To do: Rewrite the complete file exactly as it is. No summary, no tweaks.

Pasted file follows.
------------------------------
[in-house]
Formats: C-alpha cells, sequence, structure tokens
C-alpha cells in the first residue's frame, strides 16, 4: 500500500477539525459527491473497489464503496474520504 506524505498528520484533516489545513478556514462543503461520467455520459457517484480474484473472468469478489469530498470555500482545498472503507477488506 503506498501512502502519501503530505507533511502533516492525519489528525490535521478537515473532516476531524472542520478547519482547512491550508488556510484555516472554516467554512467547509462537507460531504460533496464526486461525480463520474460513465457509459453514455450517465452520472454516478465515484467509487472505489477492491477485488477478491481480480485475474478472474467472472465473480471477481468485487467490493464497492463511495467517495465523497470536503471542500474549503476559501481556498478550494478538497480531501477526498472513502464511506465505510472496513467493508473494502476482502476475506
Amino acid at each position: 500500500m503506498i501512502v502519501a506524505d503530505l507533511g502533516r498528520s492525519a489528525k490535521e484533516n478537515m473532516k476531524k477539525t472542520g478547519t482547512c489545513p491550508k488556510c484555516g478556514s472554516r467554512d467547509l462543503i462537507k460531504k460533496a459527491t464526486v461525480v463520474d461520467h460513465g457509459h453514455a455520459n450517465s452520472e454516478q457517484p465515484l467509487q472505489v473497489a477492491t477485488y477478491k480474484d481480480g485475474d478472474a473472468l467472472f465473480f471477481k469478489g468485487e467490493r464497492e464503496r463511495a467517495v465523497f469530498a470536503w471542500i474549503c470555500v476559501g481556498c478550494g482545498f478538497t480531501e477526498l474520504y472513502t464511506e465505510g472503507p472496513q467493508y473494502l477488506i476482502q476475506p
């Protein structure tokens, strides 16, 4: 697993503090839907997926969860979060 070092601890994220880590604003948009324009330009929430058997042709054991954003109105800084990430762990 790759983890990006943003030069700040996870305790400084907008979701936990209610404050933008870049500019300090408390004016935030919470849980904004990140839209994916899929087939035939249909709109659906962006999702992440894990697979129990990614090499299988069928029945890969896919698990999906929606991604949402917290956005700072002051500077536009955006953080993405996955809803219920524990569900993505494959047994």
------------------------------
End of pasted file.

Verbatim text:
[in-house]
Formats: C-alpha cells, sequence, structure tokens
C-alpha cells in the first residue's frame, strides 16, 4: 500500500477539525459527491473497489464503496474520504 506524505498528520484533516489545513478556514462543503461520467455520459457517484480474484473472468469478489469530498470555500482545498472503507477488506 503506498501512502502519501503530505507533511502533516492525519489528525490535521478537515473532516476531524472542520478547519482547512491550508488556510484555516472554516467554512467547509462537507460531504460533496464526486461525480463520474460513465457509459453514455450517465452520472454516478465515484467509487472505489477492491477485488477478491481480480485475474478472474467472472465473480471477481468485487467490493464497492463511495467517495465523497470536503471542500474549503476559501481556498478550494478538497480531501477526498472513502464511506465505510472496513467493508473494502476482502476475506
Amino acid at each position: 500500500m503506498i501512502v502519501a506524505d503530505l507533511g502533516r498528520s492525519a489528525k490535521e484533516n478537515m473532516k476531524k477539525t472542520g478547519t482547512c489545513p491550508k488556510c484555516g478556514s472554516r467554512d467547509l462543503i462537507k460531504k460533496a459527491t464526486v461525480v463520474d461520467h460513465g457509459h453514455a455520459n450517465s452520472e454516478q457517484p465515484l467509487q472505489v473497489a477492491t477485488y477478491k480474484d481480480g485475474d478472474a473472468l467472472f465473480f471477481k469478489g468485487e467490493r464497492e464503496r463511495a467517495v465523497f469530498a470536503w471542500i474549503c470555500v476559501g481556498c478550494g482545498f478538497t480531501e477526498l474520504y472513502t464511506e465505510g472503507p472496513q467493508y473494502l477488506i476482502q476475506p
């Protein structure tokens, strides 16, 4: 697993503090839907997926969860979060 070092601890994220880590604003948009324009330009929430058997042709054991954003109105800084990430762990 790759983890990006943003030069700040996870305790400084907008979701936990209610404050933008870049500019300090408390004016935030919470849980904004990140839209994916899929087939035939249909709109659906962006999702992440894990697979129990990614090499299988069928029945890969896919698990999906929606991604949402917290956005700072002051500077536009955006953080993405996955809803219920524990569900993505494959047994």